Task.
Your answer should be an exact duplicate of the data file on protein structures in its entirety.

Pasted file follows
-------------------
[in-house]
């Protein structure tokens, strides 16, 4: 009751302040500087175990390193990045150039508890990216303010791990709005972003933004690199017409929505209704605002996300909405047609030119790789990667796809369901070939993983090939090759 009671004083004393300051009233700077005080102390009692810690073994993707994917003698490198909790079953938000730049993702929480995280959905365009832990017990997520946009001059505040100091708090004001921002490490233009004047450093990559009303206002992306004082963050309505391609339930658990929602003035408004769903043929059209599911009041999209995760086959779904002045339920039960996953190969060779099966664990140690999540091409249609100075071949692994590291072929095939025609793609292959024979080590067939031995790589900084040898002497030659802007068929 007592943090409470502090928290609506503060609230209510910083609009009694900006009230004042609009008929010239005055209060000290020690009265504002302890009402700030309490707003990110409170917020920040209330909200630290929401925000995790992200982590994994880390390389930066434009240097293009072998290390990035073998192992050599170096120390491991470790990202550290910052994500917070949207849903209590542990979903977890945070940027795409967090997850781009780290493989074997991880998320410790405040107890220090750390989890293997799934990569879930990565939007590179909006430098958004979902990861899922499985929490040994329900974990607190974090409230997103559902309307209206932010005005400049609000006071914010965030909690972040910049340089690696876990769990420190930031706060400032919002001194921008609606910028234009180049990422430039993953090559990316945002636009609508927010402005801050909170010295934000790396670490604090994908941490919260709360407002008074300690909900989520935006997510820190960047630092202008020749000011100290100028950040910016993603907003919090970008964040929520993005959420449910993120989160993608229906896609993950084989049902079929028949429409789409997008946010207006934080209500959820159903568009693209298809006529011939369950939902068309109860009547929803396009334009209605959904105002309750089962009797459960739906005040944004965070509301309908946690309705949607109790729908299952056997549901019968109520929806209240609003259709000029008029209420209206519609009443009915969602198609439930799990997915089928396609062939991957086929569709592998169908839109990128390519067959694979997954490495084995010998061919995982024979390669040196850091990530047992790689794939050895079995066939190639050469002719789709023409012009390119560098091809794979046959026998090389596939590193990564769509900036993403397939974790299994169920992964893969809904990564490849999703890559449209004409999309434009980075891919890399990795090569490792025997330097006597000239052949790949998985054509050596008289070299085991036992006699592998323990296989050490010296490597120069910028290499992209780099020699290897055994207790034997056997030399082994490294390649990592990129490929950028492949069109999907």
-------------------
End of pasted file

[in-house]
């Protein structure tokens, strides 16, 4: 009751302040500087175990390193990045150039508890990216303010791990709005972003933004690199017409929505209704605002996300909405047609030119790789990667796809369901070939993983090939090759 009671004083004393300051009233700077005080102390009692810690073994993707994917003698490198909790079953938000730049993702929480995280959905365009832990017990997520946009001059505040100091708090004001921002490490233009004047450093990559009303206002992306004082963050309505391609339930658990929602003035408004769903043929059209599911009041999209995760086959779904002045339920039960996953190969060779099966664990140690999540091409249609100075071949692994590291072929095939025609793609292959024979080590067939031995790589900084040898002497030659802007068929 007592943090409470502090928290609506503060609230209510910083609009009694900006009230004042609009008929010239005055209060000290020690009265504002302890009402700030309490707003990110409170917020920040209330909200630290929401925000995790992200982590994994880390390389930066434009240097293009072998290390990035073998192992050599170096120390491991470790990202550290910052994500917070949207849903209590542990979903977890945070940027795409967090997850781009780290493989074997991880998320410790405040107890220090750390989890293997799934990569879930990565939007590179909006430098958004979902990861899922499985929490040994329900974990607190974090409230997103559902309307209206932010005005400049609000006071914010965030909690972040910049340089690696876990769990420190930031706060400032919002001194921008609606910028234009180049990422430039993953090559990316945002636009609508927010402005801050909170010295934000790396670490604090994908941490919260709360407002008074300690909900989520935006997510820190960047630092202008020749000011100290100028950040910016993603907003919090970008964040929520993005959420449910993120989160993608229906896609993950084989049902079929028949429409789409997008946010207006934080209500959820159903568009693209298809006529011939369950939902068309109860009547929803396009334009209605959904105002309750089962009797459960739906005040944004965070509301309908946690309705949607109790729908299952056997549901019968109520929806209240609003259709000029008029209420209206519609009443009915969602198609439930799990997915089928396609062939991957086929569709592998169908839109990128390519067959694979997954490495084995010998061919995982024979390669040196850091990530047992790689794939050895079995066939190639050469002719789709023409012009390119560098091809794979046959026998090389596939590193990564769509900036993403397939974790299994169920992964893969809904990564490849999703890559449209004409999309434009980075891919890399990795090569490792025997330097006597000239052949790949998985054509050596008289070299085991036992006699592998323990296989050490010296490597120069910028290499992209780099020699290897055994207790034997056997030399082994490294390649990592990129490929950028492949069109999907």